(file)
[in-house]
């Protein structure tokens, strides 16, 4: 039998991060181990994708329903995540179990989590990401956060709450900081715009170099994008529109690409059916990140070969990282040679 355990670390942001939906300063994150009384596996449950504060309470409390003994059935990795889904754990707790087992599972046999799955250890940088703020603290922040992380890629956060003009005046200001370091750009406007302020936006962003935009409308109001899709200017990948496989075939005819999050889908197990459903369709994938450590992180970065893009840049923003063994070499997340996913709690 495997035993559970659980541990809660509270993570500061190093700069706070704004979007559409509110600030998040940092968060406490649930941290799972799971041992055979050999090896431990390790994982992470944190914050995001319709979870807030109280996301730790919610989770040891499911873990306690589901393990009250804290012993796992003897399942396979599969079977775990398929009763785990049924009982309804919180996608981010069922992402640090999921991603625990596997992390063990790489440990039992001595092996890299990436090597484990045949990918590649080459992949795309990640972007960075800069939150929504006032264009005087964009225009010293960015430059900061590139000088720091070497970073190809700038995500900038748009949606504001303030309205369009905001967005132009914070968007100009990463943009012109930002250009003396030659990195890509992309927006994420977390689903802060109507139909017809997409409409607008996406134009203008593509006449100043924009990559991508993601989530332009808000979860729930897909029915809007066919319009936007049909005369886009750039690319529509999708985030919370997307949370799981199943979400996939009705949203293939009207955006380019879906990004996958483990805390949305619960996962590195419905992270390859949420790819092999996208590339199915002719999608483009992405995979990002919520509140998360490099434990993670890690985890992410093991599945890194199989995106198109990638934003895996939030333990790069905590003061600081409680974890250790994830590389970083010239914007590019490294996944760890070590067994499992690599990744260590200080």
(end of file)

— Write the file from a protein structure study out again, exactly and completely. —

[in-house]
């Protein structure tokens, strides 16, 4: 039998991060181990994708329903995540179990989590990401956060709450900081715009170099994008529109690409059916990140070969990282040679 355990670390942001939906300063994150009384596996449950504060309470409390003994059935990795889904754990707790087992599972046999799955250890940088703020603290922040992380890629956060003009005046200001370091750009406007302020936006962003935009409308109001899709200017990948496989075939005819999050889908197990459903369709994938450590992180970065893009840049923003063994070499997340996913709690 495997035993559970659980541990809660509270993570500061190093700069706070704004979007559409509110600030998040940092968060406490649930941290799972799971041992055979050999090896431990390790994982992470944190914050995001319709979870807030109280996301730790919610989770040891499911873990306690589901393990009250804290012993796992003897399942396979599969079977775990398929009763785990049924009982309804919180996608981010069922992402640090999921991603625990596997992390063990790489440990039992001595092996890299990436090597484990045949990918590649080459992949795309990640972007960075800069939150929504006032264009005087964009225009010293960015430059900061590139000088720091070497970073190809700038995500900038748009949606504001303030309205369009905001967005132009914070968007100009990463943009012109930002250009003396030659990195890509992309927006994420977390689903802060109507139909017809997409409409607008996406134009203008593509006449100043924009990559991508993601989530332009808000979860729930897909029915809007066919319009936007049909005369886009750039690319529509999708985030919370997307949370799981199943979400996939009705949203293939009207955006380019879906990004996958483990805390949305619960996962590195419905992270390859949420790819092999996208590339199915002719999608483009992405995979990002919520509140998360490099434990993670890690985890992410093991599945890194199989995106198109990638934003895996939030333990790069905590003061600081409680974890250790994830590389970083010239914007590019490294996944760890070590067994499992690599990744260590200080």